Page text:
It was supposed to be a fait accompli. Janet Yellen was going to be the next Fed Chair, and anyone who said otherwise was some combination of trolling, wrong, and wrong. Betting markets certainly thought so: Yellen started out as a 1-to-5 favorite to get the gig. But a not-so-funny thing happened on the way to our first female Fed Chair -- Ezra Klein reports that Larry Summers is actually the frontrunner for the job now.
It's not an easy question to answer. It's not that Summers isn't a brilliant economist -- he most certainly is -- but rather that he doesn't have, well, any of Yellen's central banking expertise. She's spent much of the past 20 years at the Fed. He's barely said anything about monetary policy. Now, he might be as good as we know she would be, but that's the thing: We know she would be good. Very, very good.
After serving as a Fed governor from 1994 to 1997, as president of the San Francisco Fed from 2004 to 2010, and as Fed Vice-Chair for the past three years, Yellen has emerged as one of the central bank's intellectual leaders. She talked Alan Greenspan out of targeting zero percent inflation, because it would have increased the odds of falling into a liquidity trap (like we have now), back in 1996. She was one of the first to warn about the risk of the shadow banking blowup and housing slump setting off a credit crunch back in 2007. And she's been one of the architects of the Fed's unconventional policies today.
It hasn't gotten a lot of attention, but Yellen is something of a quiet revolutionary. Now, I prefer Christina Romer's approach of, if not yelling, at least speaking loudly from the rooftops that the Fed needs to do more (it's a scandal that she hasn't gotten real consideration for Fed Chair). But Yellen has cautiously moved the Fed in that direction. As Cardiff Garcia of FT Alphaville points out, her idea of "optimal control" policy looks an awful lot like NGDP targeting. In plain English, she thinks the Fed should let inflation go higher than it likes for a little while to bring unemployment down faster. Not that this is a new idea for her. It's what she said the Fed should do at a policy meeting in 1995 (page 43):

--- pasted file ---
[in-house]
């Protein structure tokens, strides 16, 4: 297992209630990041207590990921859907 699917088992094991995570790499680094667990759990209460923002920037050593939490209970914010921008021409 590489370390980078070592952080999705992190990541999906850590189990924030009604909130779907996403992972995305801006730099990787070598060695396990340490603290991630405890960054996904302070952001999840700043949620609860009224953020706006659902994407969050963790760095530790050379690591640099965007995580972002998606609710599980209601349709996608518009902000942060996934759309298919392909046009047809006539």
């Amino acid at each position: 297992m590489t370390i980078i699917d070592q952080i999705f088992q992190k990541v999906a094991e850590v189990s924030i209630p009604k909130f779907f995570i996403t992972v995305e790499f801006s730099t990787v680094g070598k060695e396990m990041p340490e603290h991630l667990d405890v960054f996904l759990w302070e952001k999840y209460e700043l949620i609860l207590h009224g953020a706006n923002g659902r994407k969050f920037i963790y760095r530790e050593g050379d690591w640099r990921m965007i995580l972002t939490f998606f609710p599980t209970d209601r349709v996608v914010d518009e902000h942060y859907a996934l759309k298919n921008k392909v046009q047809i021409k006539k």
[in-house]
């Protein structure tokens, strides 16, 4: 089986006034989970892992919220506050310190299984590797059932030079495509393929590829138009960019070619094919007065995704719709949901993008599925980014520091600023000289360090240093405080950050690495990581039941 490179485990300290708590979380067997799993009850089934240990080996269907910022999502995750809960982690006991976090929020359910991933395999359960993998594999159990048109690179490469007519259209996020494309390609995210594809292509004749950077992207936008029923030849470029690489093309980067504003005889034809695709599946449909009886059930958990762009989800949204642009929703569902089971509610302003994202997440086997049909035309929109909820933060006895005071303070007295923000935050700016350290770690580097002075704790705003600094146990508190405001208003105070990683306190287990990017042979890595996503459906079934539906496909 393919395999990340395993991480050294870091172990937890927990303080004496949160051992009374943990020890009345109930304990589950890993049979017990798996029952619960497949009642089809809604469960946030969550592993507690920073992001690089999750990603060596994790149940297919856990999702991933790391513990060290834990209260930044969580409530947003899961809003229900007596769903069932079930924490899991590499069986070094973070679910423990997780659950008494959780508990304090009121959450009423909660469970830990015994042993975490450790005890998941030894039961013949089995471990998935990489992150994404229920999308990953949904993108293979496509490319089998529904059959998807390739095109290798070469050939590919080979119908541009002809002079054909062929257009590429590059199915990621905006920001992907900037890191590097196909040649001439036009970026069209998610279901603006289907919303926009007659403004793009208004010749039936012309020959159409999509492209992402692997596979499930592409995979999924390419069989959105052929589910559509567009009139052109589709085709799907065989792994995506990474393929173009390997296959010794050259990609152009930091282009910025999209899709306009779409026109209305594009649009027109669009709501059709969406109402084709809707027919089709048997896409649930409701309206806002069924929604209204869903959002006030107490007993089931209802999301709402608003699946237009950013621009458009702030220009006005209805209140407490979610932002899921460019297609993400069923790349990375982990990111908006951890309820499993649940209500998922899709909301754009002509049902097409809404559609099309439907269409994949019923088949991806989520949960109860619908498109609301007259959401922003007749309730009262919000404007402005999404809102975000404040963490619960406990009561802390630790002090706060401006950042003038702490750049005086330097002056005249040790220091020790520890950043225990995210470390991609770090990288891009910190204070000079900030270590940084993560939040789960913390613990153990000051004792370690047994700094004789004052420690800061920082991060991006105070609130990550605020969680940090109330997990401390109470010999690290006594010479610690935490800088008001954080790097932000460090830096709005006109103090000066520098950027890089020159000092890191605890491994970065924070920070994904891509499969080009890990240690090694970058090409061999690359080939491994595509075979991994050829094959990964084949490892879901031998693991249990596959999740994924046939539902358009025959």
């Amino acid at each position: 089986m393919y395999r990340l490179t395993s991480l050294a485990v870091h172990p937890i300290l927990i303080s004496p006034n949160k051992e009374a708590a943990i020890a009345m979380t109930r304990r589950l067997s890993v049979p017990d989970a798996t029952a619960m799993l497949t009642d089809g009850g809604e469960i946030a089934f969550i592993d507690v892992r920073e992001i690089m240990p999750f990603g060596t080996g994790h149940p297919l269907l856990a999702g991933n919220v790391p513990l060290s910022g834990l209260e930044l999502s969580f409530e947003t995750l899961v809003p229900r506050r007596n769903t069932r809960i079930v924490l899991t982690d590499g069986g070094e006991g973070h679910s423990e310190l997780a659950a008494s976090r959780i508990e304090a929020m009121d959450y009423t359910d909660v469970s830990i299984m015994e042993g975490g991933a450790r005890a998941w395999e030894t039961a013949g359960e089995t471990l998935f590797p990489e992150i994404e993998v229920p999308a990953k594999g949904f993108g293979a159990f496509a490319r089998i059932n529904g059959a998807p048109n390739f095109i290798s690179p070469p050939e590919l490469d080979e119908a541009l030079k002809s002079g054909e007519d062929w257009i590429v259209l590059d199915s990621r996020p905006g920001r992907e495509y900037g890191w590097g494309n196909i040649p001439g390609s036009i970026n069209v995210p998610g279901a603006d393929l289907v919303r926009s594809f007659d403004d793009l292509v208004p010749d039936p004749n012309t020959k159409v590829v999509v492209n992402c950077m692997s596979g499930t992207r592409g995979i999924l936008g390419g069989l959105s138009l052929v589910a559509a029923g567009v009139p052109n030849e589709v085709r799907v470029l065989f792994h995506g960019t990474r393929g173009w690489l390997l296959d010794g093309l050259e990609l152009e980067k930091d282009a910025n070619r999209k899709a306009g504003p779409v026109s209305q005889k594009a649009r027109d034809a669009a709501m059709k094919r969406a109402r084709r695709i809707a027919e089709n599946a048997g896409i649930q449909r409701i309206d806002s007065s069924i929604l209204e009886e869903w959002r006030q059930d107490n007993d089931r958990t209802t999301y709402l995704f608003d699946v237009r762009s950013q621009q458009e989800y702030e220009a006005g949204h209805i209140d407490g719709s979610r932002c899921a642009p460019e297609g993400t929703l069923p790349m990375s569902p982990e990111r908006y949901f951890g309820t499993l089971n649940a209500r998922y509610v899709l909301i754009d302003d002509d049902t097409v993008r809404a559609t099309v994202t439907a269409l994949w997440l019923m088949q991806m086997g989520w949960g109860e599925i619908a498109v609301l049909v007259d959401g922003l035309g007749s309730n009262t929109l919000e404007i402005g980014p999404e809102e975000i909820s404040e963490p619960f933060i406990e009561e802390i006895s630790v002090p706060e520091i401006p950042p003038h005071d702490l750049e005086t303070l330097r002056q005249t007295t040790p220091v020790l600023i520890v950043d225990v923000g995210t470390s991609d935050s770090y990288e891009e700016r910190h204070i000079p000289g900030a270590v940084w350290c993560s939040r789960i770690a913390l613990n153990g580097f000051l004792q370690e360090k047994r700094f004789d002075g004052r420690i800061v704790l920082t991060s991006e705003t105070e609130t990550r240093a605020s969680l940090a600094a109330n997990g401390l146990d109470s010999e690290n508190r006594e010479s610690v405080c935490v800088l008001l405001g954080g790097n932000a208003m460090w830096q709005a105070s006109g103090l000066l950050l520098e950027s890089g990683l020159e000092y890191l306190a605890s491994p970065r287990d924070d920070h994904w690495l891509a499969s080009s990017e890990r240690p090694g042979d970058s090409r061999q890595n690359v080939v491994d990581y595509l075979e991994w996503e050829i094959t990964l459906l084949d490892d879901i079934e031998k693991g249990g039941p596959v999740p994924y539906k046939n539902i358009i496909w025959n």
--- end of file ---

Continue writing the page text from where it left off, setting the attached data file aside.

Fortunately, the goals of price stability and output stability are often in harmony, but when the goals conflict and it comes to calling for tough trade-offs, to me, a wise and humane policy is occasionally to let inflation rise even when inflation is running above target.
As a colleague noted, she was all but endorsing NGDP targeting, which she then agreed was a "sensible rule." And it's even more sensible when interest rates are at zero.
It isn't clear what Larry Summers actually thinks about monetary policy. He probably wants to keep rates low for a long time, but that's about all we know. He hasn't been a central banker. And he hasn't written much about it. But the few things he has said aren't encouraging. For one, he doesn't think much of quantitative easing. As Robin Harding of the Financial Times reports, Summers recently said that he thinks "QE is less efficacious for the real economy than most people suppose." But more than that, Summers seems to share the Wall Street view that more bond-buying might just risk another bubble or mal-investment -- at least that's what he suggested a year ago:
Many in both the U.S. and Europe are arguing for further quantitative easing to bring down longer-term interest rates. This may be appropriate given that there is a much greater danger from policy inaction to current economic weakness than to overreacting.
However, one has to wonder how much investment businesses are unwilling to undertake at extraordinarily low interest rates that they would be willing to undertake with rates reduced by yet another 25 or 50 basis points. It is also worth querying the quality of projects that businesses judge unprofitable at a -60 basis point real interest rate but choose to undertake at a still more negative real interest rate. There is also the question of whether extremely low safe real interest rates promote bubbles of various kinds.
In other words, he thinks the Fed pushing down real interest rates might only push companies to make bad investments they otherwise wouldn't make. It's a very Austrian view of things -- the idea that pushing interest rates "artificially" low makes businesses make mistakes.